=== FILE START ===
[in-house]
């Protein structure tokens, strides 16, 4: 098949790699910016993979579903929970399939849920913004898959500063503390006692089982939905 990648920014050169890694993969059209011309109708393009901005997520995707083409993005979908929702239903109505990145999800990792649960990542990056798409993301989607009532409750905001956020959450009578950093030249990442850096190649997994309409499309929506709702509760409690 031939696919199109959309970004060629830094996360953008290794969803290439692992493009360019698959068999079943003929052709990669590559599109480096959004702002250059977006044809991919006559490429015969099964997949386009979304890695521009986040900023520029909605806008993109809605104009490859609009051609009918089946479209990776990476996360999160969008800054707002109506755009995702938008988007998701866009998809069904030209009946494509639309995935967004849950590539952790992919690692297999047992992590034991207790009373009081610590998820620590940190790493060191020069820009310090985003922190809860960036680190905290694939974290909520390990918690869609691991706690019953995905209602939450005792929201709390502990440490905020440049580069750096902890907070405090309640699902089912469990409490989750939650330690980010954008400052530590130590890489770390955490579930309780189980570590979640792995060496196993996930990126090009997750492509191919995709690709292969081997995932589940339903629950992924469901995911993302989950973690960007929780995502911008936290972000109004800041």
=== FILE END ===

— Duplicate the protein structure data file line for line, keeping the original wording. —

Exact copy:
[in-house]
């Protein structure tokens, strides 16, 4: 098949790699910016993979579903929970399939849920913004898959500063503390006692089982939905 990648920014050169890694993969059209011309109708393009901005997520995707083409993005979908929702239903109505990145999800990792649960990542990056798409993301989607009532409750905001956020959450009578950093030249990442850096190649997994309409499309929506709702509760409690 031939696919199109959309970004060629830094996360953008290794969803290439692992493009360019698959068999079943003929052709990669590559599109480096959004702002250059977006044809991919006559490429015969099964997949386009979304890695521009986040900023520029909605806008993109809605104009490859609009051609009918089946479209990776990476996360999160969008800054707002109506755009995702938008988007998701866009998809069904030209009946494509639309995935967004849950590539952790992919690692297999047992992590034991207790009373009081610590998820620590940190790493060191020069820009310090985003922190809860960036680190905290694939974290909520390990918690869609691991706690019953995905209602939450005792929201709390502990440490905020440049580069750096902890907070405090309640699902089912469990409490989750939650330690980010954008400052530590130590890489770390955490579930309780189980570590979640792995060496196993996930990126090009997750492509191919995709690709292969081997995932589940339903629950992924469901995911993302989950973690960007929780995502911008936290972000109004800041």